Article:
Theoretical and Applied Climatology

, Volume 136, Issue 1–2, pp 499–512 | Cite as

Comparing daily temperature averaging methods: the role of surface and atmosphere variables in determining spatial and seasonal variability

  • Jase BernhardtEmail author
  • Andrew M. Carleton
Original Paper


The two main methods for determining the average daily near-surface air temperature, twice-daily averaging (i.e., [Tmax+Tmin]/2) and hourly averaging (i.e., the average of 24 hourly temperature measurements), typically show differences associated with the asymmetry of the daily temperature curve. To quantify the relative influence of several land surface and atmosphere variables on the two temperature averaging methods, we correlate data for 215 weather stations across the Contiguous United States (CONUS) for the period 1981–2010 with the differences between the two temperature-averaging methods. The variables are land use-land cover (LULC) type, soil moisture, snow cover, cloud cover, atmospheric moisture (i.e., specific humidity, dew point temperature), and precipitation. Multiple linear regression models explain the spatial and monthly variations in the difference between the two temperature-averaging methods. We find statistically significant correlations between both the land surface and atmosphere variables studied with the difference between temperature-averaging methods, especially for the extreme (i.e., summer, winter) seasons (adjusted R2 > 0.50). Models considering stations with certain LULC types, particularly forest and developed land, have adjusted R2 values > 0.70, indicating that both surface and atmosphere variables control the daily temperature curve and its asymmetry. This study improves our understanding of the role of surface and near-surface conditions in modifying thermal climates of the CONUS for a wide range of environments, and their likely importance as anthropogenic forcings—notably LULC changes and greenhouse gas emissions—continues.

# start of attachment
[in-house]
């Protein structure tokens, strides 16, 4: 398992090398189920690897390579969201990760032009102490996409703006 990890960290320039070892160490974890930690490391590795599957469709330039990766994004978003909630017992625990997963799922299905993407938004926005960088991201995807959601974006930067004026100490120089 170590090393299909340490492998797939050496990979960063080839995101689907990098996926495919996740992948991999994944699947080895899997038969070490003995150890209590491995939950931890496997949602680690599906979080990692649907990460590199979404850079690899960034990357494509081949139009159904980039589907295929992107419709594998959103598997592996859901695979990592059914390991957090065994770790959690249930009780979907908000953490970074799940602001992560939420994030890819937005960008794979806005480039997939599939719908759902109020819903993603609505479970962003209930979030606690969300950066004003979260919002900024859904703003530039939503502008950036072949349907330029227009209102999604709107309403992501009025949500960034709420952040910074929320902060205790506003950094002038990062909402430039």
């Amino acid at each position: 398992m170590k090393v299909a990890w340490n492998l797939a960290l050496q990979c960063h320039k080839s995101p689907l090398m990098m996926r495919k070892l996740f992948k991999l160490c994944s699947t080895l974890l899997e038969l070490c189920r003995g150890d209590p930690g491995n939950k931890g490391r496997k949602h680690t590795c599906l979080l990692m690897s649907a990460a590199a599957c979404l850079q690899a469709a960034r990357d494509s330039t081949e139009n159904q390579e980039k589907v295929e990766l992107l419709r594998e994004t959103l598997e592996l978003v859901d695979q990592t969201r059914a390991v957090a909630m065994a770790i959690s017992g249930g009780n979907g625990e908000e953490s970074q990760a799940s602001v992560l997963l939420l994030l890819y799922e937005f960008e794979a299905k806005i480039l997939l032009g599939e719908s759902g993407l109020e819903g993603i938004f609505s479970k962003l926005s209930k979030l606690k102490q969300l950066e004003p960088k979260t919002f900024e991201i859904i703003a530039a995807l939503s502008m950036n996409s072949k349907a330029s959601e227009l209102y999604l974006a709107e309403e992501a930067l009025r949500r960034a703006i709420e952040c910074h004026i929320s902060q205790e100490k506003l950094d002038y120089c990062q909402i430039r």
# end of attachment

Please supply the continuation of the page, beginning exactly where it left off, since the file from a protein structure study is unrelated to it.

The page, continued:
This paper represents a portion of the first author’s PhD dissertation at Penn State University (PSU). We are grateful for the guidance and insight provided by dissertation committee members Drs. Brent Yarnal, Jon Nese, and Martin Tingley.

Funding information

Partial funding for this research was provided by the Pennsylvania Space Grant Consortium as part of its Graduate Research Fellowship Program at PSU.


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Copyright information

© Springer-Verlag GmbH Austria, part of Springer Nature 2018

Authors and Affiliations

  1. 1.Department of Geology, Environment and SustainabilityHofstra UniversityHempsteadUSA
  2. 2.Department of Geography and The Polar CenterThe Pennsylvania State UniversityUniversity ParkUSA

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